That's the thing about regulating everything. You end up regulating everything. From Natural News (and won't their server logs be confusing them today):
(NaturalNews) The Farm-to-Consumer Legal Defense Fund recently reported the unveiling of the Food Safety Modernization Act of 2009 (H.R. 875) on Feb. 4, 2009, by Rep. Rosa DeLauro (D-CT), to both the House Committee on Energy and Commerce and the House Committee on Agriculture. Cosponsored by 36 other Congressmen, all Democrats, H.R. 875 would essentially transfer all state control over food regulation to the Food Safety Administration (FSA), a newly-established federal bureaucracy to be created within the Department of Health and Human Services (DHHS). Its implications point to the elimination of all independent, family farms as well as all organic farming operations due to overbearing federal regulations subjectively determined by FSA in favor of corporate factory farms.
Via Protein Wisdom, and Is this blog on? (here and here). See also the Farm-to-Consumer Legal Defense Fund. Rep. DeLauro - and her husband Stan Greenberg - are familiar to our readers; they're the people that gave Obama Chief of Staff Rahm Emanuel free rent for several years. Turns out that one of Greenberg's clients is biotech giant Monsanto... and elements of the Left have been sparring with that company over genetically altered foodstuffs for over a decade. Note that Greenberg's materially involved in that dispute, thanks to some reports that he's written on the topic. So there's definitely a question here over whether this legislation regulating food production has been, ah, given a certain impetus. And in case you're wondering what's affected by this, well, here you go:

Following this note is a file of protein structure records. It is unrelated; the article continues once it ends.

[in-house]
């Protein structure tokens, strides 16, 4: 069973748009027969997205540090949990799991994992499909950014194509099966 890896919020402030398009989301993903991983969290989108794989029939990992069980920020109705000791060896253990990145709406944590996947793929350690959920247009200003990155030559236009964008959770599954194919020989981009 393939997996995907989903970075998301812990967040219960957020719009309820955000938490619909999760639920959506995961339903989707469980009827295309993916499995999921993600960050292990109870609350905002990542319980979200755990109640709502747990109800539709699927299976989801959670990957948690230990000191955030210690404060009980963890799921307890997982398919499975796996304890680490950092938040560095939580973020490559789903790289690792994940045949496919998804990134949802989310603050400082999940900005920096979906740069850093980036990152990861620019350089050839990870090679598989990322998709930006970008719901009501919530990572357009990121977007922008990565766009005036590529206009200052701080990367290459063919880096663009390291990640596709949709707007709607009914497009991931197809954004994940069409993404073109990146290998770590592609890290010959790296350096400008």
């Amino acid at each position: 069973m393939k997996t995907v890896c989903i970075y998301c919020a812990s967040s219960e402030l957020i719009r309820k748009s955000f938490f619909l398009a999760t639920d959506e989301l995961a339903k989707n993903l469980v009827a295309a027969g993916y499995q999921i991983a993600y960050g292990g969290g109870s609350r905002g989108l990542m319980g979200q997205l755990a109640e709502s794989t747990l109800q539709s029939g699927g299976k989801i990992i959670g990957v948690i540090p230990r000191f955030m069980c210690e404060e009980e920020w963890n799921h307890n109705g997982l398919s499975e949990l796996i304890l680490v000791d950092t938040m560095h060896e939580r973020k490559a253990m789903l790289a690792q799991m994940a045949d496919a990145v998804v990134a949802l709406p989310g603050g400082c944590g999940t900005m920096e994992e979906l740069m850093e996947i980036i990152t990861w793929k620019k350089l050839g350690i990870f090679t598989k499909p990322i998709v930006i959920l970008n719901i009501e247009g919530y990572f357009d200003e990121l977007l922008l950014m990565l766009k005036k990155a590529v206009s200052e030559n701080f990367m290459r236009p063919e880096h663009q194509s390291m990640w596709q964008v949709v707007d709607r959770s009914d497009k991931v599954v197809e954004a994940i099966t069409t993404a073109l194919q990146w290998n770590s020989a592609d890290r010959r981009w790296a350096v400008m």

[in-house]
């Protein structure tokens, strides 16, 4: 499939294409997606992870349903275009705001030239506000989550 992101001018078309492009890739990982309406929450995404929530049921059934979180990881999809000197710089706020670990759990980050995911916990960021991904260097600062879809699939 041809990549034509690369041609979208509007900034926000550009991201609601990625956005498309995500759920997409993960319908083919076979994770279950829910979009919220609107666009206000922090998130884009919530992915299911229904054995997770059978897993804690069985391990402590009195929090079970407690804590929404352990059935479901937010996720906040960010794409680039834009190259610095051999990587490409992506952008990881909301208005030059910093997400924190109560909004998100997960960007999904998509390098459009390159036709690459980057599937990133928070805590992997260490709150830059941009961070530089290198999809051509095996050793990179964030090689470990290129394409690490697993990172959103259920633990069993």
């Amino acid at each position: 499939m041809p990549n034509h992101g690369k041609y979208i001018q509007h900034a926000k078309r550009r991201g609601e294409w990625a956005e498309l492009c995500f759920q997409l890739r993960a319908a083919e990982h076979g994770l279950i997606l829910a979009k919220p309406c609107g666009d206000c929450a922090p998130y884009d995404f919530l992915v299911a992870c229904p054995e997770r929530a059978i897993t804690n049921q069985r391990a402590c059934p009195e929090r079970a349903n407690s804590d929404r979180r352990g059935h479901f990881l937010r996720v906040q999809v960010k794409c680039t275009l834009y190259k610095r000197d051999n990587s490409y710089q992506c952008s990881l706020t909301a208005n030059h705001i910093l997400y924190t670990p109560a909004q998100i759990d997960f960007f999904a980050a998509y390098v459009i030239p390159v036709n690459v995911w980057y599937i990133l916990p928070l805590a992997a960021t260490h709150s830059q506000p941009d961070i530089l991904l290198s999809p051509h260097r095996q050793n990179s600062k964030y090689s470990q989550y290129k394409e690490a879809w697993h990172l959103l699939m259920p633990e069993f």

(14) FOOD PRODUCTION FACILITY- The term ‘food production facility’ means any farm, ranch, orchard, vineyard, aquaculture facility, or confined animal-feeding operation.
As Darleen over at Protein Wisdom said, "No exclusions, no limitations. You grow it, you’re included."
Come, I will hide nothing from you: I don't eat organic foods. I am perfectly fine with consuming genetically altered foods. I in fact think that many of the Left-types that I linked to above there are being almost terminally silly in their dietary habits, and I will be happy to fight them over whether or not the Third World should be benefiting from current genetic agricultural research. But none of that means that we should regulate organic farmers out of business - particularly in this economy. If somebody wants to frankly overpay for a tomato that's never been sprayed with pesticides, and I'm not required to subsidize it with my tax money, let him have the tomato. It does no harm to me, it pleases the tomato eater, and puts money in the pocket of the tomato grower.
Sounds great, doesn't it? We call this con-ser-vat-is-m. It differs from li-ber-tar-i-an-is-m mostly in whether or not you think that you have any right to ever interfere in the transaction between the tomato grower and tomato eater; libertarians tend to default to "prove that it's necessary" while conservatives go for "I won't rule it out, but I'd need a reason." You can spend many, many hours arguing which version is better - but in my opinion either one beats the liberal position, which is "Sure!" without even thinking about it. Which is what at best happened here.
PS: Yes, I actually had to be heavy-handed with that last paragraph. If the organic-food people really understood us, they would have also understood that it might not be futile to try to get our support on this issue...
Crossposted to Moe Lane.